#6 commadore183

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Posted 12 June 2012 - 02:56 PM

Hardest? Depends on how you define "hard".

If by quantity of games, then baseball is the hardest: 162 games plus the best of 5 round and the two best of 7 rounds, totaling a maximum of 181 games; it's pretty hard to stay on it for that many games. The large number of regular season games makes it a bit easier to get in as you have a margin of error the width of the Grand Canyon. It's a bit more of a grind than most here think it is.

If by quality of games, then football has it: 16 regular season games, plus a maximum of 4 playoff games, totaling 20; in the regular season, two or three bad games can see you on the outside looking in, and if you do get in the playoffs, it just takes 1 bad half to kick you out of it.

If by physically, then both the NHL and NFL are at the top, but with less games to play in the NFL, there's a smaller margin of error than in the NHL.

I'm not going to get into motorsports (mainly because there's so damn many kinds, plus everyone will just skip past this section so Awesome Makey Whoopsie Brown Trousers).

Objectively, it's probably the NFL's Vince Lombardi Trophy is the hardest to get: short regular season (small margin of error to make the playoffs), a win-and-advance playoff season (an even smaller margin of error), and the physicality of the sport makes it the hardest of the North American sports.
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#7 esteef

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Posted 12 June 2012 - 03:08 PM

Depends on the officiating. :ph34r:

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#8 dobbles

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Posted 12 June 2012 - 03:21 PM

Yeah: QB, OL, RB, WR, TE, DL, LB, DB... hardly anyone.

Football is really probably the toughest. Takes even more good players to build a championship football team, only 6 of 32 teams make the playoffs, and then one poor game (or even a poor half/quarter/series) could end your season. Maybe easier for an underdog team to ride a hot streak to a title, but I think harder overall.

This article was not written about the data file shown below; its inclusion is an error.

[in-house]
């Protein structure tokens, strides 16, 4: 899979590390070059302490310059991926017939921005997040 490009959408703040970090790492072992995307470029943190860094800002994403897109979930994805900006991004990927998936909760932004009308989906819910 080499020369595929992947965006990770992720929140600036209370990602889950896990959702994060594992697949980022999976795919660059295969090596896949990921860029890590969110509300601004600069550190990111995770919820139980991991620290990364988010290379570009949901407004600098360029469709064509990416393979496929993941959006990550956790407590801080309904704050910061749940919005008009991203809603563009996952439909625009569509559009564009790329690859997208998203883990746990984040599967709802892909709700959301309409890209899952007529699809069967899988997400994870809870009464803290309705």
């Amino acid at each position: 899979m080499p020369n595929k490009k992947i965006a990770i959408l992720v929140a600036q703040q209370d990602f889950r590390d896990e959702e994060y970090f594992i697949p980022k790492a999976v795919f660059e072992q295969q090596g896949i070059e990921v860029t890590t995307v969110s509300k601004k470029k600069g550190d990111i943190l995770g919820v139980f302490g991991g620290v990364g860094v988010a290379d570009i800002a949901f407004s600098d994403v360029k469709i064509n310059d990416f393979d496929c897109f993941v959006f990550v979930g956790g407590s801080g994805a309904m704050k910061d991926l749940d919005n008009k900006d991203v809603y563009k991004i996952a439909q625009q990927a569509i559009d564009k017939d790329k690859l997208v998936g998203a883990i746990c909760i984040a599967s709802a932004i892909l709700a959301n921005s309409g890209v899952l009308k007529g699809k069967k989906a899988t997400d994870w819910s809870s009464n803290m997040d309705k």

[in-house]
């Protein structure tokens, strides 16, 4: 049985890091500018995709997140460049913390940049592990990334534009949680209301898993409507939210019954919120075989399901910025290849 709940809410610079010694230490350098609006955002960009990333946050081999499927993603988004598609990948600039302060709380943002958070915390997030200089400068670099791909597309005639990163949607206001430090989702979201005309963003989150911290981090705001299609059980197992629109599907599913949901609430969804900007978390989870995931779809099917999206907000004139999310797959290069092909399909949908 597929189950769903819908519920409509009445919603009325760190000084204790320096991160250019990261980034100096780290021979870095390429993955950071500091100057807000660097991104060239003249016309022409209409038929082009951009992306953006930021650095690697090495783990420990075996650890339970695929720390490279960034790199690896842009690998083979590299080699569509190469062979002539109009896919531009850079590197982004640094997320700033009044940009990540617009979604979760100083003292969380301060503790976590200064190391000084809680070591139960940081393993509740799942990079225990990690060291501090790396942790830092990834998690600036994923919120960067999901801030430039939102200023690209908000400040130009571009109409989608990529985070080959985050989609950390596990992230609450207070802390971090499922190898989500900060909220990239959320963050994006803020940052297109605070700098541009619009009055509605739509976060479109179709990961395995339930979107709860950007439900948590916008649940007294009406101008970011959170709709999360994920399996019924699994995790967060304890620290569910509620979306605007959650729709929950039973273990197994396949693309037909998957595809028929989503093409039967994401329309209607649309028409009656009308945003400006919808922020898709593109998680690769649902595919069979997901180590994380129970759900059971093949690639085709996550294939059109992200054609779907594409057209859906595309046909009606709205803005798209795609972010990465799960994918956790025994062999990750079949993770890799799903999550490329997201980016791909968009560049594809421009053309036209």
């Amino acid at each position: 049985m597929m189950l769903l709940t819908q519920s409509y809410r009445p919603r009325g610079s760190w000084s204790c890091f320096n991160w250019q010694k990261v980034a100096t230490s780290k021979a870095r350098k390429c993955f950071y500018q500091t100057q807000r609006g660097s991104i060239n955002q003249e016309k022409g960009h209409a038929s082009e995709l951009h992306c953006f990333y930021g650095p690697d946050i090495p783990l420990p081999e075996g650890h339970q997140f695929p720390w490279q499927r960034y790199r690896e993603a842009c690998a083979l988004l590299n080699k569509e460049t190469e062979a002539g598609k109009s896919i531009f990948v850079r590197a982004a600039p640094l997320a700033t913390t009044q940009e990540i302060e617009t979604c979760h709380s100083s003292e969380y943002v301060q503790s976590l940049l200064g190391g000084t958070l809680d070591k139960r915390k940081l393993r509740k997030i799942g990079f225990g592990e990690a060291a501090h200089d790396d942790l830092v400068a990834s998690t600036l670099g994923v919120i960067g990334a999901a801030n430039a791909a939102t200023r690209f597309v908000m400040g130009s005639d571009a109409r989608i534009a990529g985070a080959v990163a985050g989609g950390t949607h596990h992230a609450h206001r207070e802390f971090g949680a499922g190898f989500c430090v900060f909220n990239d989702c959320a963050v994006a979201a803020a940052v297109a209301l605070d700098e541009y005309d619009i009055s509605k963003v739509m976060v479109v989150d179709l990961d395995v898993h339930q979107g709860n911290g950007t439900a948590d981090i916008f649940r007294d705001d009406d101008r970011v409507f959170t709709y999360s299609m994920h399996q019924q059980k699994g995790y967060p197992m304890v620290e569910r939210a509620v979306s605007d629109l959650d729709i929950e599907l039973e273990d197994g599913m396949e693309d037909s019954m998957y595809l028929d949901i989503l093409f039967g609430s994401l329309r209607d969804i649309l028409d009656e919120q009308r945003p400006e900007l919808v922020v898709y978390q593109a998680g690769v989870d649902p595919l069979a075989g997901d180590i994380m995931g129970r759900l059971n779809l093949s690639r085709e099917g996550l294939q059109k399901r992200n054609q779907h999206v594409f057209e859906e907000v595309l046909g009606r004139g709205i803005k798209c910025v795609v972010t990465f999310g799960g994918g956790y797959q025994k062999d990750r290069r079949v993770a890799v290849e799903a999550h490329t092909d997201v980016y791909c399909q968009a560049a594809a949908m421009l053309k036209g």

NHL though is certainly the biggest "grind", and likely the most physically demanding.


would like to point out that 12 teams make the playoffs, not 6.

however, the reason i quoted is because i actually agree that football is tough. the regular season is so short that 1 or 2 games means everything. and one and done in the playoffs is a scary thing. its the one sport where the best team doesnt always win. look at the packers the last 2 seasons. 2 years ago they stunk up most of the regular season and then go on a hot run at the end to win the super bowl. then the next season they are great most of the year and get bounced in their first game. i just think the shortened schedule makes it tougher to predict who will win.

if we are talking about the pure physical grind then obviously its probably hockey. the schedule is more grueling and the game is just as physically demanding. also, the stat that redwingmachine mentioned is perhaps the most overlooked thing about football. the ball is rarely in play even though most fans think its the most grueling and physical game out there.

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#9 Nev

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Posted 12 June 2012 - 03:28 PM

Of the North American sports, its obviously a toss-up between the NFL and NHL. Don't forget the inclement weather that some of those playoff games are played in.....brrrrr!